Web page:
Despite being in constant discomfort, I was determined to see South Africa. We visited Bo Kaap, drove up Signal Hill (hiking was out of the question), and enjoyed the other-worldly Clifton Beach. I managed to join Bryan and my Mom on an all-day tour of Cape Point (Dad was also down with the bug). We drove over famous Chapman’s Peak, dipped our toes in the frigid waters of Scarborough Beach, and hiked through gale-force winds to the Cape Point lighthouse that was constructed in 1859. On the way home we met the penguins on famous Boulder’s Beach—something I had looked forward to for months. Noisy fellas, but not unfriendly in the slightest.
Finally, it was time for our group to part ways. Bryan and I headed off on the Garden Route, with my parents just behind us on a slightly different route, and Carol and Fiona flew back to Johannesburg. My stomach was getting worse at this point, and the rainstorm of the season had descended upon the N2, but the memories that stand out are worth every mile.
Watching Bryan eat a slightly nauseating meat pie at a cafe in the middle of nowhere. Kayaking against the tide towards the dramatic cliffs that frame Knysna Lagoon. Eating the meal of our lives in Plettenberg Bay for what probably cost about ten USD. Walking across the Storms River suspension bridge in Tsitsikamma National Park to yet another gorgeous beach. Driving past the now mainstream Jeffery’s Bay feeling like I was going to puke.
The sickness wore off just as we were about to embark on another road trip. This time, we were headed to Mozambique with Bryan’s family, surfboards in tow. The entire write-up will be on Huckberry, but I’ll tell you it was one of the most memorable parts of the entire month. Finally we felt off the map, like we were–you know–traveling. Not only was there no cell service in the tiny beach town of Ponta do Ouro, there were no groceries. There were no paved roads. We had an entire weekend here to spend in the beach house, stand-up paddleboarding on the warm waters of the Indian Ocean, swimming with dolphins (and a shark by accident), and seeing the world through the eyes of eleven-year-olds. It was pure, beachy bliss.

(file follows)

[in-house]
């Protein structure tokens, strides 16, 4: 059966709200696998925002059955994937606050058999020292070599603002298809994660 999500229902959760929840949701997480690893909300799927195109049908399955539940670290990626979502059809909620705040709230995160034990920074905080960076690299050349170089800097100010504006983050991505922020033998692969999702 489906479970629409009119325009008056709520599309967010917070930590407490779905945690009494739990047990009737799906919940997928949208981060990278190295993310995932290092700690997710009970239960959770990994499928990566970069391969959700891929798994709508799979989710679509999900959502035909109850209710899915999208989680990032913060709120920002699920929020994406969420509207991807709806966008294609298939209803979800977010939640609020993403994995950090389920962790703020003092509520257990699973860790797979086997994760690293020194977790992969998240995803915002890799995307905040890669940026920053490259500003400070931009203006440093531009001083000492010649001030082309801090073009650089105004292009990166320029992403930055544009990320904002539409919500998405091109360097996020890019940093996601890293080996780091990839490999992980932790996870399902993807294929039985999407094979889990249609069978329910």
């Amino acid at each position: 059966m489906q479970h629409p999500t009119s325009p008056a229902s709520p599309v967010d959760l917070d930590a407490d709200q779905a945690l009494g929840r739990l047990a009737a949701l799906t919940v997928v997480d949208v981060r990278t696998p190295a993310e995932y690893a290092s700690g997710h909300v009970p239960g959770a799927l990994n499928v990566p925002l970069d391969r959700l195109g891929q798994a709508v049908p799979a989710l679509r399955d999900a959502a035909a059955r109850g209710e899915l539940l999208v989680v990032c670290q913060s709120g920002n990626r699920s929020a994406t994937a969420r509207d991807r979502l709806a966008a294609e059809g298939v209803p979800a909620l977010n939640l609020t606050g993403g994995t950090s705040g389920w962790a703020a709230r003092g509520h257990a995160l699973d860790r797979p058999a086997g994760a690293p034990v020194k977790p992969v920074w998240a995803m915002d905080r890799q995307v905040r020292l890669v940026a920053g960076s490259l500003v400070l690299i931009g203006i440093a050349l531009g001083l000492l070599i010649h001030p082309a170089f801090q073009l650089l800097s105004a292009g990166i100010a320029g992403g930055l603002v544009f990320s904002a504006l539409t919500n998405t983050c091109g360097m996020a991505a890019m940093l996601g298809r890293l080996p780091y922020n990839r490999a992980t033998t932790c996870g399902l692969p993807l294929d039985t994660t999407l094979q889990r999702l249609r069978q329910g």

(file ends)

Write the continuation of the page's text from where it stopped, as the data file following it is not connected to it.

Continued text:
The end of the trip was in sight, but not without one last hurrah. I flew from Durban to Victoria Falls to rejoin my parents and their friends for two final nights at the aptly-named Elephant Camp. You could see the spray from the Smoke that Thunders from the plunge pool of my private tent, and there were no baboon spiders in sight—bonus! With only one full day left of our vacation, we made sure to fit it all in. We walked the path along Victoria Falls, which were raging despite the current drought in Zimbabwe, and Dad and I flew for 12 very expensive minutes over the top of it by helicopter. We gawked at the Zimbabwean trillion dollar bill, toured the local village, took a walk with a cheetah named Sylvester, and had an epic rash reaction to our malaria pills.
All too soon and with heavy hearts, we were on our way back home. The next four days were full of drawn-out flights, enough border crossings (including a layover in Dubai) to fill up my no longer empty passport, and put us in a state of jet-lag for the next week. Maybe that’s why I’m just now getting around to telling my story. I hope you enjoyed.